On 1 February 2009, City Opera gave the British Columbia premiere of Viktor Ullmann's masterwork, 'The Emperor of Atlantis' ('Der Kaiser von Atlantis'). It was attended and addressed by the Lieutenant-Governor of British Columbia, the Honourable Steven Point. Subsequent remarks and analysis were provided by Dr Jaap Hamburger, a child of Auschwitz survivors. This chamber opera, professionally produced, was undertaken in partnership with the Vancouver Holocaust Education Centre. It was written at Theresienstadt in 1944, and has been recorded by Decca. All five performances sold out.

Sumidagawa and Curlew River

Opening 26 May 2010, City Opera (together with co-producers UBC Drama and Film, and Blackbird Theatre) gave the Canadian event premiere of Sumidagawa together with the opera it inspired, Benjamin Britten's Curlew River. The first, drawn from the 15th-century Japanese noh play, starred Butoh artist Denise Fujiwara as Madwoman in a choreography by Natsu Nakajima. The second starred tenor Isaiah Bell as Madwoman, together with John Minágro, Sam Marcacinni, Joel Klein, and members of the Vancouver Cantata Singers. It was directed by John Wright of Blackbird Theatre, with scenography by Robert Gardiner of UBC Theatre and Film. In the course of preparing this production, City Opera pioneered the use of Skype with its out-of-town artists.

It was widely reviewed: "almost unbearably beautiful"—Globe and Mail; "magnificent" -- Opera Canada; "magical, very enriching, captivating, mesmerizing"—Joy Coghill; "I almost hesitate to write for fear my words of praise will be inadequate to describe last night's production. I think I should just say it was one of the most powerful, moving experiences I have ever had in the theatre, and I so admire City Opera Vancouver for its vision and courage in staging a presentation that bridged such an enormous cultural gap so successfully."—Rosemary Cunningham, author, 'Bravo! The History of Opera in British Columbia'; "A powerful telling of the story" -- The Georgia Straight; "What a fantastic show. A delight to see, a delight to hear." -- George Zukerman; "Tenor Isaiah Bell as the Madwoman was breathtaking. He sustained an intensity of emotion which never toppled into hysteria. His restrained gestures, like the Madwoman’s simple, haunting curlew motif in the music, slowly built suppressed tension and let Britten’s music work its magic."—Review Vancouver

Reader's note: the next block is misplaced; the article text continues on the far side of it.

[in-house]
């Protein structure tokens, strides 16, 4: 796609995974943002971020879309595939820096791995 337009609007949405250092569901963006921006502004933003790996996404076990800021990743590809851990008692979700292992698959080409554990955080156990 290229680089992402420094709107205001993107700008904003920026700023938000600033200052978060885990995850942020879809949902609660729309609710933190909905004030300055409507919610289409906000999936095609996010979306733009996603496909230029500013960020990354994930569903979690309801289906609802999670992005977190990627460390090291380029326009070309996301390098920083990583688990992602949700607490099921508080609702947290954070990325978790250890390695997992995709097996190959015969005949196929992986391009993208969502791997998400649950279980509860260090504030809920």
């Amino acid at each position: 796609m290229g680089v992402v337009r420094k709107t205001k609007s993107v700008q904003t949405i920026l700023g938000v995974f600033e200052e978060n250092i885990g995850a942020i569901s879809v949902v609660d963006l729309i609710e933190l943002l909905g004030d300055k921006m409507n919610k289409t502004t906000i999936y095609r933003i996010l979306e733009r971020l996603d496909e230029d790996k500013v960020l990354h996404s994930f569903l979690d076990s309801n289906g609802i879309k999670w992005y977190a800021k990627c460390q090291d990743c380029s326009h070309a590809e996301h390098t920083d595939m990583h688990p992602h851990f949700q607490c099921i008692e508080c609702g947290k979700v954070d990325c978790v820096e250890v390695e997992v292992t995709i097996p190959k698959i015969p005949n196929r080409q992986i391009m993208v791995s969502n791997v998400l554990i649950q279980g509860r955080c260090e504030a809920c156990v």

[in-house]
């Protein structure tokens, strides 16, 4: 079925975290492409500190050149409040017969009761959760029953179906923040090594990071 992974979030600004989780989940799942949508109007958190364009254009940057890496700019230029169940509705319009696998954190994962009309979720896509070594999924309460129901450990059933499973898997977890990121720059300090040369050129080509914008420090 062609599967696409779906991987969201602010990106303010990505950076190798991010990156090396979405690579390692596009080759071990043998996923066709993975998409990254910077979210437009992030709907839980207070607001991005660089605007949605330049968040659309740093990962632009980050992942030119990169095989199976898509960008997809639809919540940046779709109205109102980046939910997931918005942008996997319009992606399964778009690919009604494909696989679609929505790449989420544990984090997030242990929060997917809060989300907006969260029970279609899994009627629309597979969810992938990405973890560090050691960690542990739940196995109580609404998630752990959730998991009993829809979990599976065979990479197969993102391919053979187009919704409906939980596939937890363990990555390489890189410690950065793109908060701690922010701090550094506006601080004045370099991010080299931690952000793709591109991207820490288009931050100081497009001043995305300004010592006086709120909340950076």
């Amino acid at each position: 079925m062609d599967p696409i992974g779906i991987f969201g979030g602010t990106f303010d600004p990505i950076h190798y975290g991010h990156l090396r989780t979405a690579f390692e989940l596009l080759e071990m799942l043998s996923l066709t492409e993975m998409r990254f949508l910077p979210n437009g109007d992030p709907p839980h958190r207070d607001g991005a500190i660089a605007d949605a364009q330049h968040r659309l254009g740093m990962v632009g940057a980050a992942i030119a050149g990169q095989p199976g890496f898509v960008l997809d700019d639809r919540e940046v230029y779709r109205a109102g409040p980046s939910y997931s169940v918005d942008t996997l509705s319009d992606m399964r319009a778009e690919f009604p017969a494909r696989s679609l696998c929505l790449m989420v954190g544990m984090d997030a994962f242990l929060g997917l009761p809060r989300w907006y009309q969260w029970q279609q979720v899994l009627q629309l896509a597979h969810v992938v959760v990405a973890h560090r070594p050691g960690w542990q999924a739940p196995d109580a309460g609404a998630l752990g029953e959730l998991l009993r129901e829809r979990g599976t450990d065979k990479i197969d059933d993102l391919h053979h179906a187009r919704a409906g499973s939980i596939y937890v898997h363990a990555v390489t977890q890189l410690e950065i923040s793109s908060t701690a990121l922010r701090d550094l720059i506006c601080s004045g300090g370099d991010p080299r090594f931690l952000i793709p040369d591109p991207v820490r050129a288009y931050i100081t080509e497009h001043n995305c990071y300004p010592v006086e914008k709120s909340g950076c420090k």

On 21 February 2011, it was announced that City Opera Vancouver had received the largest opera commission grant in Canadian history. The Annenberg Foundation of Los Angeles, in collaboration with its organization, awarded City Opera $250,000 US to create a chamber opera based on an original story about the war in Iraq. That story was inspired by the life and work of USMC Sergeant Christian Ellis. The new opera, using the working title Fallujah, was created over a period of two years, with its workshops held in Vancouver. The fourth and final workshop set was given before an invited audience at the Frederic Wood Theatre on 13 May 2012. It is scored for nine singers and eleven players. The librettist is Heather Raffo, of New York City, and the composer Tobin Stokes of Vancouver. On 2 July 2012, the work was officially launched via a long-form feature published by The Associated Press, picked up from New York to London, Athens to Cairo, Tokyo to Los Angeles. At the same time, the Annenberg Foundation's affiliate began the online release of a series of filmed excerpts from the opera. On 9 July, it was announced that the foundation had granted City Opera Vancouver an additional $100,000 toward the making of these film materials.

Brokeback Mountain

On 28 April 2011, City Opera Vancouver announced plans to commission a chamber version of the opera, with music by Charles Wuorinen and libretto by Annie Proulx, for premiere in 2015. In October 2012 the project was put on hold by City Opera of Vancouver due to lack of financial support.

City Opera Vancouver Online





2. Looking to the East, via Britten. David Gordon Duke, Vancouver Sun, 20 May 2010

3. Bravo! The History of Opera in British Columbia. Cunningham, Rosemary. Harbour Publishing: Vancouver, 2009

4. City Opera Vancouver Lands $250,000 Commission. David Gordon Duke, Vancouver Sun, 22 February 2011

5. City Opera Vancouver to stage chamber-opera version of Brokeback Mountain. Jessica Werb, Georgia Straight, 28 April 2011

6. War trauma in the wings at City Opera Vancouver. Marsha Lederman, The Globe and Mail, 19 November 2011

External links

  • The City Opera of Vancouver
  • The Pantages Theatre